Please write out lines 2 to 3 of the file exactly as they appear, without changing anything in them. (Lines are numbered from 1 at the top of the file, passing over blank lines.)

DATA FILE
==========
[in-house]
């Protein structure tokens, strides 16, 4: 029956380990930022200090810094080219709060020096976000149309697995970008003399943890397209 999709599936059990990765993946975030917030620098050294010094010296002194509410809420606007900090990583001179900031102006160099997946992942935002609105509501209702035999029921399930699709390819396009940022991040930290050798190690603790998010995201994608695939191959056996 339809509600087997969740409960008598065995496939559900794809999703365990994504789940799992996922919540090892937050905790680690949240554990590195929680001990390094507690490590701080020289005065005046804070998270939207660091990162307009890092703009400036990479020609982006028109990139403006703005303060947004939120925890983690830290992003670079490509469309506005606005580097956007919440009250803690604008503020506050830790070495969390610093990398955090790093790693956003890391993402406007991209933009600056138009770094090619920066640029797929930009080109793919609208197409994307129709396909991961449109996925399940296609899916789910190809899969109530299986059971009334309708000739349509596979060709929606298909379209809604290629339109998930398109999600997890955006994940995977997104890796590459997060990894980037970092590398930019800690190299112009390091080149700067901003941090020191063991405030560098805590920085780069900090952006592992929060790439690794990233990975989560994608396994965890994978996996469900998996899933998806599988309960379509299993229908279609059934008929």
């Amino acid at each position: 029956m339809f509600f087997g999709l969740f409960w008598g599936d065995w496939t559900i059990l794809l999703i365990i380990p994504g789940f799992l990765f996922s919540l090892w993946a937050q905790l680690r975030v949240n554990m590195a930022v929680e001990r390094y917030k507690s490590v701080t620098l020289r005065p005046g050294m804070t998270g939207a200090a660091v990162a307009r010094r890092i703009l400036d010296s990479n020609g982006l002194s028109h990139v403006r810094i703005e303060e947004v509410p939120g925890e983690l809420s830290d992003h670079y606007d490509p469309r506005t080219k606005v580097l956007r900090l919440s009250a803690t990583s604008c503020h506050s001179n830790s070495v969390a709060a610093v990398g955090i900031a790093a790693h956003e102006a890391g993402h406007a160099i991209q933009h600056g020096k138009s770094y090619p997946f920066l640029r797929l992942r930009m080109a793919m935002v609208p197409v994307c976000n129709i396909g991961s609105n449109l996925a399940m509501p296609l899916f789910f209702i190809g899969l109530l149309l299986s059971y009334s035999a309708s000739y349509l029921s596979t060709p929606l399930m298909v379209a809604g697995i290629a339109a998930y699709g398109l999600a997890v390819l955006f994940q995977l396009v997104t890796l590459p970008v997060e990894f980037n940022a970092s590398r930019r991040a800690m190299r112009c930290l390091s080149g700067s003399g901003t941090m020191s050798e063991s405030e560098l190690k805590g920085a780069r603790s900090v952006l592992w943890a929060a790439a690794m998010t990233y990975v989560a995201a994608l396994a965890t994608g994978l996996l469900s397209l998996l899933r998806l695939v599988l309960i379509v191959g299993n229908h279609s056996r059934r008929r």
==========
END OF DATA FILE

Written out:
């Protein structure tokens, strides 16, 4: 029956380990930022200090810094080219709060020096976000149309697995970008003399943890397209 999709599936059990990765993946975030917030620098050294010094010296002194509410809420606007900090990583001179900031102006160099997946992942935002609105509501209702035999029921399930699709390819396009940022991040930290050798190690603790998010995201994608695939191959056996 339809509600087997969740409960008598065995496939559900794809999703365990994504789940799992996922919540090892937050905790680690949240554990590195929680001990390094507690490590701080020289005065005046804070998270939207660091990162307009890092703009400036990479020609982006028109990139403006703005303060947004939120925890983690830290992003670079490509469309506005606005580097956007919440009250803690604008503020506050830790070495969390610093990398955090790093790693956003890391993402406007991209933009600056138009770094090619920066640029797929930009080109793919609208197409994307129709396909991961449109996925399940296609899916789910190809899969109530299986059971009334309708000739349509596979060709929606298909379209809604290629339109998930398109999600997890955006994940995977997104890796590459997060990894980037970092590398930019800690190299112009390091080149700067901003941090020191063991405030560098805590920085780069900090952006592992929060790439690794990233990975989560994608396994965890994978996996469900998996899933998806599988309960379509299993229908279609059934008929």
């Amino acid at each position: 029956m339809f509600f087997g999709l969740f409960w008598g599936d065995w496939t559900i059990l794809l999703i365990i380990p994504g789940f799992l990765f996922s919540l090892w993946a937050q905790l680690r975030v949240n554990m590195a930022v929680e001990r390094y917030k507690s490590v701080t620098l020289r005065p005046g050294m804070t998270g939207a200090a660091v990162a307009r010094r890092i703009l400036d010296s990479n020609g982006l002194s028109h990139v403006r810094i703005e303060e947004v509410p939120g925890e983690l809420s830290d992003h670079y606007d490509p469309r506005t080219k606005v580097l956007r900090l919440s009250a803690t990583s604008c503020h506050s001179n830790s070495v969390a709060a610093v990398g955090i900031a790093a790693h956003e102006a890391g993402h406007a160099i991209q933009h600056g020096k138009s770094y090619p997946f920066l640029r797929l992942r930009m080109a793919m935002v609208p197409v994307c976000n129709i396909g991961s609105n449109l996925a399940m509501p296609l899916f789910f209702i190809g899969l109530l149309l299986s059971y009334s035999a309708s000739y349509l029921s596979t060709p929606l399930m298909v379209a809604g697995i290629a339109a998930y699709g398109l999600a997890v390819l955006f994940q995977l396009v997104t890796l590459p970008v997060e990894f980037n940022a970092s590398r930019r991040a800690m190299r112009c930290l390091s080149g700067s003399g901003t941090m020191s050798e063991s405030e560098l190690k805590g920085a780069r603790s900090v952006l592992w943890a929060a790439a690794m998010t990233y990975v989560a995201a994608l396994a965890t994608g994978l996996l469900s397209l998996l899933r998806l695939v599988l309960i379509v191959g299993n229908h279609s056996r059934r008929r």